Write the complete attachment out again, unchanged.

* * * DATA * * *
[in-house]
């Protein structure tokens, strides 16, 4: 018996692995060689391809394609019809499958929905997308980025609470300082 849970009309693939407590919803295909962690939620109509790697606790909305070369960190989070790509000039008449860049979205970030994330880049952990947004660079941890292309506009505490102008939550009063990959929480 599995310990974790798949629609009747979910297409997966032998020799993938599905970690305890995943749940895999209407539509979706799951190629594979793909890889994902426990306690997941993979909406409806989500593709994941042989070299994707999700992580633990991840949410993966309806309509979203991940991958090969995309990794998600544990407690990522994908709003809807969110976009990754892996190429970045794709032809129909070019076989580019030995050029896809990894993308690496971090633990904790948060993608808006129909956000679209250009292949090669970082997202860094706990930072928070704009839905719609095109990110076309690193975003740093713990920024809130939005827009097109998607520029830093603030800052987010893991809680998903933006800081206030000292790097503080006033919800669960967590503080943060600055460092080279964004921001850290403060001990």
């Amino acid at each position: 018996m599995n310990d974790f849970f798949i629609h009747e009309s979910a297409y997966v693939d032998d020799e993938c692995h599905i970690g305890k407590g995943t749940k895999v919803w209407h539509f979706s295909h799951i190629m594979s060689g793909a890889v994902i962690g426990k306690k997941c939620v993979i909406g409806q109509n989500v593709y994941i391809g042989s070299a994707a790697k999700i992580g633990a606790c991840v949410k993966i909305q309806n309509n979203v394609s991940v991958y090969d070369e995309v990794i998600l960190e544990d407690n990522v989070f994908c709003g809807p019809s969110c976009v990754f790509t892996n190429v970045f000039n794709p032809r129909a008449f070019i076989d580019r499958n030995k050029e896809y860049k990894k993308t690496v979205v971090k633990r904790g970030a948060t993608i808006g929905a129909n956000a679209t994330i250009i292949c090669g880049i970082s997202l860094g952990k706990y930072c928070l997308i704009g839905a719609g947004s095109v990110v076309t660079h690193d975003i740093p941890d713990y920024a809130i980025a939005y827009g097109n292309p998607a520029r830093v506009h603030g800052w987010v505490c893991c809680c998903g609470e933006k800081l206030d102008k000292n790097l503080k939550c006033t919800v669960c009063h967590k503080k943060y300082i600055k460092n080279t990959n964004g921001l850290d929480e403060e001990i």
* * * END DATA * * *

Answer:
[in-house]
């Protein structure tokens, strides 16, 4: 018996692995060689391809394609019809499958929905997308980025609470300082 849970009309693939407590919803295909962690939620109509790697606790909305070369960190989070790509000039008449860049979205970030994330880049952990947004660079941890292309506009505490102008939550009063990959929480 599995310990974790798949629609009747979910297409997966032998020799993938599905970690305890995943749940895999209407539509979706799951190629594979793909890889994902426990306690997941993979909406409806989500593709994941042989070299994707999700992580633990991840949410993966309806309509979203991940991958090969995309990794998600544990407690990522994908709003809807969110976009990754892996190429970045794709032809129909070019076989580019030995050029896809990894993308690496971090633990904790948060993608808006129909956000679209250009292949090669970082997202860094706990930072928070704009839905719609095109990110076309690193975003740093713990920024809130939005827009097109998607520029830093603030800052987010893991809680998903933006800081206030000292790097503080006033919800669960967590503080943060600055460092080279964004921001850290403060001990």
């Amino acid at each position: 018996m599995n310990d974790f849970f798949i629609h009747e009309s979910a297409y997966v693939d032998d020799e993938c692995h599905i970690g305890k407590g995943t749940k895999v919803w209407h539509f979706s295909h799951i190629m594979s060689g793909a890889v994902i962690g426990k306690k997941c939620v993979i909406g409806q109509n989500v593709y994941i391809g042989s070299a994707a790697k999700i992580g633990a606790c991840v949410k993966i909305q309806n309509n979203v394609s991940v991958y090969d070369e995309v990794i998600l960190e544990d407690n990522v989070f994908c709003g809807p019809s969110c976009v990754f790509t892996n190429v970045f000039n794709p032809r129909a008449f070019i076989d580019r499958n030995k050029e896809y860049k990894k993308t690496v979205v971090k633990r904790g970030a948060t993608i808006g929905a129909n956000a679209t994330i250009i292949c090669g880049i970082s997202l860094g952990k706990y930072c928070l997308i704009g839905a719609g947004s095109v990110v076309t660079h690193d975003i740093p941890d713990y920024a809130i980025a939005y827009g097109n292309p998607a520029r830093v506009h603030g800052w987010v505490c893991c809680c998903g609470e933006k800081l206030d102008k000292n790097l503080k939550c006033t919800v669960c009063h967590k503080k943060y300082i600055k460092n080279t990959n964004g921001l850290d929480e403060e001990i």